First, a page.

The Corner

Piecemeal Amnesty, Cont’d

Following up on my post Wednesday about debate inside the amnesty cabal about whether to abandon the comprehensive approach (pushing amnesty for all illegals) and try to push smaller, targeted amnesties: Yesterday afternoon, Frank Sharry, one of the chief pro-amnesty activists, published an “Open Letter to DREAM Activists.” It was a defensive-sounding note, trying to give the false impression that his group had always been in favor of moving the Dream Act amnesty (for kids who’ve grown up here after being brought illegally by their parents before age 16) through Congress on its own. The comments give a sense of the bitterness of the disagreement, including a link to this report claiming that Chuck Schumer met with Dream Act supporters yesterday: “Immigrant youth and their allies were told by Senator Chuck Schumer that he was told by the leadership of Reform Immigration For America not to move forward with the DREAM Act.” Apparently, Schumer met with the DC-based amnesty lobbyists last week: “At that meeting, Ali Noorani, the executive director of the National Immigration Forum, Frank Sharry of America’s Voice, Deepak Bhargava of the Center for Community Change, and representatives of the Catholic church stated that they did not want Senator Schumer to move forward with the DREAM Act.”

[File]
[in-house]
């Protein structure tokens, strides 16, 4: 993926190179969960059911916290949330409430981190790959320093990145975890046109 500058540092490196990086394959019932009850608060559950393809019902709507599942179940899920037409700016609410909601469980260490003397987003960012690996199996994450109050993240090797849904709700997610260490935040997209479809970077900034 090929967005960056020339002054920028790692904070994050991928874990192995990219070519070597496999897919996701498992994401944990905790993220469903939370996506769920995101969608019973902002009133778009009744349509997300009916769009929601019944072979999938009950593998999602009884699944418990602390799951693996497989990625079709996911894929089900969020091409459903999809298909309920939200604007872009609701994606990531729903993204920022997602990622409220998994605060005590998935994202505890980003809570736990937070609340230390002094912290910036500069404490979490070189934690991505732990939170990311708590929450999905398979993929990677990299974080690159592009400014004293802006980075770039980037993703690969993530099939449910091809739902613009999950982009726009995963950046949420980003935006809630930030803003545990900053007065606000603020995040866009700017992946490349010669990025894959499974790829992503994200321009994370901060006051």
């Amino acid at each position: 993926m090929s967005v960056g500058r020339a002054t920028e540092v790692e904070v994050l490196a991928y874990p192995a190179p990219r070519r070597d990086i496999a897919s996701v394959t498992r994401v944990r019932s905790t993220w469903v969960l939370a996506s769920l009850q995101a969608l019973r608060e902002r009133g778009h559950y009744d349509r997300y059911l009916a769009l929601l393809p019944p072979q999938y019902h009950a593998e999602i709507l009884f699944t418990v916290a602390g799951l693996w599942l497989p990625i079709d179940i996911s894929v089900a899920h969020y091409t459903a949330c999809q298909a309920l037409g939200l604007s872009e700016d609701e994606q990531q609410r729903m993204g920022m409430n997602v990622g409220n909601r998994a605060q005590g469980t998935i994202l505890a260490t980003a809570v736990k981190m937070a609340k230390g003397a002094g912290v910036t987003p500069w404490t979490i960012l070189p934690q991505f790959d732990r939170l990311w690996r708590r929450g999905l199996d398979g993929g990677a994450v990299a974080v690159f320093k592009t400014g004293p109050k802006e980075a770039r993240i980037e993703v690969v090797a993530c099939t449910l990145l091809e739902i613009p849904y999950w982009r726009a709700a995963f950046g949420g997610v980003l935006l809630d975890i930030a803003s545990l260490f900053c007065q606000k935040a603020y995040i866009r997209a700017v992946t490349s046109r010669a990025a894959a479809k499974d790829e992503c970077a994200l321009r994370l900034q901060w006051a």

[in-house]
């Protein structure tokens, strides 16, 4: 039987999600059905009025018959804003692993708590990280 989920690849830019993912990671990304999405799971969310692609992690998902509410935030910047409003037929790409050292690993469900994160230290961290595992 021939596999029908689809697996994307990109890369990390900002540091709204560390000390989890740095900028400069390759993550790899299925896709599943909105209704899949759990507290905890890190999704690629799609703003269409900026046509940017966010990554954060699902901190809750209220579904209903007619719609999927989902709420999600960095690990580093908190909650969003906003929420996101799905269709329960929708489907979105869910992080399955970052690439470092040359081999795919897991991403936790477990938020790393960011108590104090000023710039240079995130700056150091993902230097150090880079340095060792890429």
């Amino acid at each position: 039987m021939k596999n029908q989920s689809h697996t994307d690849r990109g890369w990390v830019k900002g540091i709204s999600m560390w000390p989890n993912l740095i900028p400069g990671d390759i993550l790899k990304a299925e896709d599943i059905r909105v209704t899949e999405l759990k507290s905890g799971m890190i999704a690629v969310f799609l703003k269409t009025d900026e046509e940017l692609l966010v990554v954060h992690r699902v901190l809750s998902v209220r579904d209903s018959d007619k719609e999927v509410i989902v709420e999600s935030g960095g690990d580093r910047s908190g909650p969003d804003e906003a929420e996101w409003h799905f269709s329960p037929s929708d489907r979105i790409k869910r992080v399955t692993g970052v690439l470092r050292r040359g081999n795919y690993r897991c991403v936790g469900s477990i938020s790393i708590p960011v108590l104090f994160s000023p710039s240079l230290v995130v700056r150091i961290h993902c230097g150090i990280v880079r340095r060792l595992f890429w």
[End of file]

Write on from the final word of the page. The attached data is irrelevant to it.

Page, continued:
This kind of dissension on the other side is obviously an opportunity for schadenfreude, and I can’t claim to be immune to the temptation. But there’s a political opportunity here as well: A hawkish congressman has an opening to introduce legislation that includes a tightened-up version of the Dream Act (it’s obviously full of loopholes) combined with mandatory use of E-Verify (to limit opportunities for future kids to be put in this situation) plus an end to chain migration (the kids didn’t break the law by coming here because they were underage, but none of those adults who did break the law should be allowed to benefit). Such a bill (which may already be in the works, for all I know) would be instructive — those genuinely concerned about this most-sympathetic group of illegals could support it, while those amnesty-supporters opposing it would be exposed as interested in these kids merely as props for tear-jerker news coverage designed to make the case for a mass amnesty.

Mark Krikorian — Mark Krikorian, a nationally recognized expert on immigration issues, has served as Executive Director of the Center for Immigration Studies (CIS) since 1995.

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